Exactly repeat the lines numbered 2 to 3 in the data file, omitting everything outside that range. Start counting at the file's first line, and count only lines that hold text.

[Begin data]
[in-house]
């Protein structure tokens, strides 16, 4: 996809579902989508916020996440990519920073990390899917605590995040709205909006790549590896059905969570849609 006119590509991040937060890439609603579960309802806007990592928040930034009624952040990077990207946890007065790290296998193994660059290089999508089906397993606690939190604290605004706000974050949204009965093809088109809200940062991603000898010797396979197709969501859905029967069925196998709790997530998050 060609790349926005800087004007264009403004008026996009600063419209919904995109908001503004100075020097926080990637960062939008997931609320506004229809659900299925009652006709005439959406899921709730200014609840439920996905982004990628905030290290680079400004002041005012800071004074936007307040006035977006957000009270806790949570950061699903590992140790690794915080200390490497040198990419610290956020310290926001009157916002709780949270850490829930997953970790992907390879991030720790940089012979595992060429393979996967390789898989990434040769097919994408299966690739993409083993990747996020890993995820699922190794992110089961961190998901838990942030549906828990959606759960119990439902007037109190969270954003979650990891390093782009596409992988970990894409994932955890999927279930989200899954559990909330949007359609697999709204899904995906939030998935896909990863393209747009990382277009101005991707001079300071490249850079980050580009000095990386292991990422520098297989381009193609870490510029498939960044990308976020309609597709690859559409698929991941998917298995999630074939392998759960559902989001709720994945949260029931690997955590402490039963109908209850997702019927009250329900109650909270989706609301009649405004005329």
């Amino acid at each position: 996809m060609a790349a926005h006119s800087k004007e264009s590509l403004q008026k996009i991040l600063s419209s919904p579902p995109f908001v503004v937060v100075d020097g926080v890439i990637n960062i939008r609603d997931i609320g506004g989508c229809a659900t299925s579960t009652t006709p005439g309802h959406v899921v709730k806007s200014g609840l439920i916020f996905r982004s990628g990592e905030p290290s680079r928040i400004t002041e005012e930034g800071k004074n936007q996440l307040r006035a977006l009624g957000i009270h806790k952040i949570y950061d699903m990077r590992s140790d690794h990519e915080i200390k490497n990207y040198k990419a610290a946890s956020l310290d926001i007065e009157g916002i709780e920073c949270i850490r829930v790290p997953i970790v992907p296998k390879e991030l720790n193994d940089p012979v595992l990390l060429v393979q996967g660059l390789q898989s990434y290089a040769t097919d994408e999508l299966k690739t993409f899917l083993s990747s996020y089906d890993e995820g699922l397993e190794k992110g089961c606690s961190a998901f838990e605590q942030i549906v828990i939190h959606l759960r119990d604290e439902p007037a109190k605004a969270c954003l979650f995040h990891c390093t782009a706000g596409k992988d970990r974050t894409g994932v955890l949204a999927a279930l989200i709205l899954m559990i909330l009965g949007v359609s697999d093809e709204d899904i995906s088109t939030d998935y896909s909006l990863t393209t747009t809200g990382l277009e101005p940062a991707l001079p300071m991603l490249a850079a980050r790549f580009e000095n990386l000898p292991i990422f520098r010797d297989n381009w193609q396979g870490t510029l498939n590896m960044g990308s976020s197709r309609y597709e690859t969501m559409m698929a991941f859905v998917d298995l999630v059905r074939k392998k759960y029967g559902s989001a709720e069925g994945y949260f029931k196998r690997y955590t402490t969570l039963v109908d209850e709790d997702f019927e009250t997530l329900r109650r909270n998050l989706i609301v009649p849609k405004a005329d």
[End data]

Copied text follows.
């Protein structure tokens, strides 16, 4: 996809579902989508916020996440990519920073990390899917605590995040709205909006790549590896059905969570849609 006119590509991040937060890439609603579960309802806007990592928040930034009624952040990077990207946890007065790290296998193994660059290089999508089906397993606690939190604290605004706000974050949204009965093809088109809200940062991603000898010797396979197709969501859905029967069925196998709790997530998050 060609790349926005800087004007264009403004008026996009600063419209919904995109908001503004100075020097926080990637960062939008997931609320506004229809659900299925009652006709005439959406899921709730200014609840439920996905982004990628905030290290680079400004002041005012800071004074936007307040006035977006957000009270806790949570950061699903590992140790690794915080200390490497040198990419610290956020310290926001009157916002709780949270850490829930997953970790992907390879991030720790940089012979595992060429393979996967390789898989990434040769097919994408299966690739993409083993990747996020890993995820699922190794992110089961961190998901838990942030549906828990959606759960119990439902007037109190969270954003979650990891390093782009596409992988970990894409994932955890999927279930989200899954559990909330949007359609697999709204899904995906939030998935896909990863393209747009990382277009101005991707001079300071490249850079980050580009000095990386292991990422520098297989381009193609870490510029498939960044990308976020309609597709690859559409698929991941998917298995999630074939392998759960559902989001709720994945949260029931690997955590402490039963109908209850997702019927009250329900109650909270989706609301009649405004005329």
């Amino acid at each position: 996809m060609a790349a926005h006119s800087k004007e264009s590509l403004q008026k996009i991040l600063s419209s919904p579902p995109f908001v503004v937060v100075d020097g926080v890439i990637n960062i939008r609603d997931i609320g506004g989508c229809a659900t299925s579960t009652t006709p005439g309802h959406v899921v709730k806007s200014g609840l439920i916020f996905r982004s990628g990592e905030p290290s680079r928040i400004t002041e005012e930034g800071k004074n936007q996440l307040r006035a977006l009624g957000i009270h806790k952040i949570y950061d699903m990077r590992s140790d690794h990519e915080i200390k490497n990207y040198k990419a610290a946890s956020l310290d926001i007065e009157g916002i709780e920073c949270i850490r829930v790290p997953i970790v992907p296998k390879e991030l720790n193994d940089p012979v595992l990390l060429v393979q996967g660059l390789q898989s990434y290089a040769t097919d994408e999508l299966k690739t993409f899917l083993s990747s996020y089906d890993e995820g699922l397993e190794k992110g089961c606690s961190a998901f838990e605590q942030i549906v828990i939190h959606l759960r119990d604290e439902p007037a109190k605004a969270c954003l979650f995040h990891c390093t782009a706000g596409k992988d970990r974050t894409g994932v955890l949204a999927a279930l989200i709205l899954m559990i909330l009965g949007v359609s697999d093809e709204d899904i995906s088109t939030d998935y896909s909006l990863t393209t747009t809200g990382l277009e101005p940062a991707l001079p300071m991603l490249a850079a980050r790549f580009e000095n990386l000898p292991i990422f520098r010797d297989n381009w193609q396979g870490t510029l498939n590896m960044g990308s976020s197709r309609y597709e690859t969501m559409m698929a991941f859905v998917d298995l999630v059905r074939k392998k759960y029967g559902s989001a709720e069925g994945y949260f029931k196998r690997y955590t402490t969570l039963v109908d209850e709790d997702f019927e009250t997530l329900r109650r909270n998050l989706i609301v009649p849609k405004a005329d």